Growing pains for Tahoe’s transportation |

Growing pains for Tahoe’s transportation

Greg Risling

Transportation in the Tahoe Basin is experiencing some adolescent growing pains.

The agency responsible for administering transit operations is dealing with puberty; a summer trolley system is maturing too quickly and a futuristic, coordinated bus service – a merger of private and public entities – is adored by its new parents.

However, like any family, there are bound to be some arguments.

Many people support buses and shuttles and shun the automobile, but there are not sufficient subsidies to sustain a multitude of mass transit options.

The ultimate environmental goal in the basin is three-fold: 1) reduce traffic on the main thoroughfares; 2) restore forest health; and, 3) keep the lake’s famed clarity. Transportation is key across the board. Preventing erosion control and air pollution benefits the lake and the surrounding terrain. Getting tourists and residents out of their cars and onto buses or trolleys cuts congestion on U.S. Highway 50.

The major players in Tahoe transit are becoming quick learners by testing new programs on the road. Tahoe has seen the likes of special services catering to tourists such as the scenic-faring trolley; a bus system that takes passengers around the lake; and a shuttle for beachgoers on the East Shore. But the formula for success is different in each case.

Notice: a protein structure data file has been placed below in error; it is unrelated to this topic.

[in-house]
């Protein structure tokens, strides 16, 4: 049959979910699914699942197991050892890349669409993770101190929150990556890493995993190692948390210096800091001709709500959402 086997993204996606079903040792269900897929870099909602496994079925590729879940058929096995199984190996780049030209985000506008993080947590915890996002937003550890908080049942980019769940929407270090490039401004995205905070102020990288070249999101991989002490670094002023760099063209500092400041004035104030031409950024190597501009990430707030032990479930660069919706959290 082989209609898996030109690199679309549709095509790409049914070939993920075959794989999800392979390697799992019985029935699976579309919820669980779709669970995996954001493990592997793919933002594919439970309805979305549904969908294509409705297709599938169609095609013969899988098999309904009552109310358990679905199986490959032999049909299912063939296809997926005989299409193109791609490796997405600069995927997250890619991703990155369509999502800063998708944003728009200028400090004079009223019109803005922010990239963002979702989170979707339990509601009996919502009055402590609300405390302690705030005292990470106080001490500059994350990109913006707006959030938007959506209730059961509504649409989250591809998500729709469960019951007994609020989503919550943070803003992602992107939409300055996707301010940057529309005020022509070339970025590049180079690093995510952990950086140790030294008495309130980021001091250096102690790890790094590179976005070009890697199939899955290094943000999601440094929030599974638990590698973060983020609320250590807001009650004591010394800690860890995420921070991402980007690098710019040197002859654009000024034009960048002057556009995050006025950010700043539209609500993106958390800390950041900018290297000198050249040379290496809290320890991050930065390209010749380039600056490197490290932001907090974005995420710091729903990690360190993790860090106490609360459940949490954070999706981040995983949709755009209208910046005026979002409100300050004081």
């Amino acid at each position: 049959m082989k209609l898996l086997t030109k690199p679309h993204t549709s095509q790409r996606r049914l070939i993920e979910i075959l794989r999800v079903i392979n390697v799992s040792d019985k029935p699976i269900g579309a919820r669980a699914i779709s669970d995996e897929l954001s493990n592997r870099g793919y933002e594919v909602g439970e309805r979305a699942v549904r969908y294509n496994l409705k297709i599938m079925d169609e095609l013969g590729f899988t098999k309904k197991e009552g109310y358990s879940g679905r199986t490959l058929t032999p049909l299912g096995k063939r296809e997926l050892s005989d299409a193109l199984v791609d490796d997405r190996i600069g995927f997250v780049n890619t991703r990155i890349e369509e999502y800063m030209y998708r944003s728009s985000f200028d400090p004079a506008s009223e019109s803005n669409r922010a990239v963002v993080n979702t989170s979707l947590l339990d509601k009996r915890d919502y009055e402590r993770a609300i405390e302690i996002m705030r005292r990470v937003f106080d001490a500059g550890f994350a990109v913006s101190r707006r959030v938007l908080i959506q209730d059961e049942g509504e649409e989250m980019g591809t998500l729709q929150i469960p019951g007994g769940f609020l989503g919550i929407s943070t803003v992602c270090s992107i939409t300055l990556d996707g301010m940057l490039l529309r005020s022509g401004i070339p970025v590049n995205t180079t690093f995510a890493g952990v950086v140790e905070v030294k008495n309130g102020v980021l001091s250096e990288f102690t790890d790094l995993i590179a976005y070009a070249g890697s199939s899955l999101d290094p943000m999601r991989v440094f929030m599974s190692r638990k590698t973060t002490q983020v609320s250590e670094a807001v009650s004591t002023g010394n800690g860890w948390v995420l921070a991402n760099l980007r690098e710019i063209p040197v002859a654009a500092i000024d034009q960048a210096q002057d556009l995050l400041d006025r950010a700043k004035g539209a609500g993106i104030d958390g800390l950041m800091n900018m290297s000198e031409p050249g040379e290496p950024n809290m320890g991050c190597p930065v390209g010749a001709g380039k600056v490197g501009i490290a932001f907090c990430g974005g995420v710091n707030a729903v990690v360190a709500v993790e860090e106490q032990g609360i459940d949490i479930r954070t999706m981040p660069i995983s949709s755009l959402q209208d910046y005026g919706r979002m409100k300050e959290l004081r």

The Tahoe Transportation District, the field’s regional policy-making agency, took it on the chin recently by losing the Lake Lapper and still must resolve financial questions for the East Shore Shuttle, a summer weekend system. The dearth of operating dollars combined with competition have left the lake’s transit projects nearly dry.

TTD’s Executive Director Richard Hill exited stage left when the agency’s financial status was deemed dire by board members. He sacrificed his $40,000 salary to salvage some projects. The agency tried twice to raise funding in the 1980s with a sales tax initiative. They both failed.

Now, without an executive director, TTD must trek on. Board members will have to deliberate on the future role of the organization. The board knows well the troubles with finding operating dollars and may opt to oversee the scope of transportation.

Help could be on the way. A coordinated push led by the Tahoe Regional Planning Agency to reclassify Tahoe as an urban area would free up more than $500,000 for transit planning. The local consensus will have to convince the federal government that Tahoe should be given special status.

The star that is expected to shine is the Coordinated Transit System. Its debut will be in August 1999. Because of its high-tech wizardry, CTS probably will attract regional and national attention. Not only a private-public partnership, CTS will mix on-demand and fixed route service to customers. CTS will employ touch-screen kiosks, a fleet of vans and buses and a transit center open to the public.

Another name will have to be selected for CTS – it’s in use already – but without TTD’s authoritative power the system would cost millions more. Purchasing radio frequencies and other federally-licensed items come with a high price tag.

Building a comprehensive transit system in Tahoe is going to take more time, say officials. More money will be needed for new, sustainable projects in order to accommodate tourists and residents.

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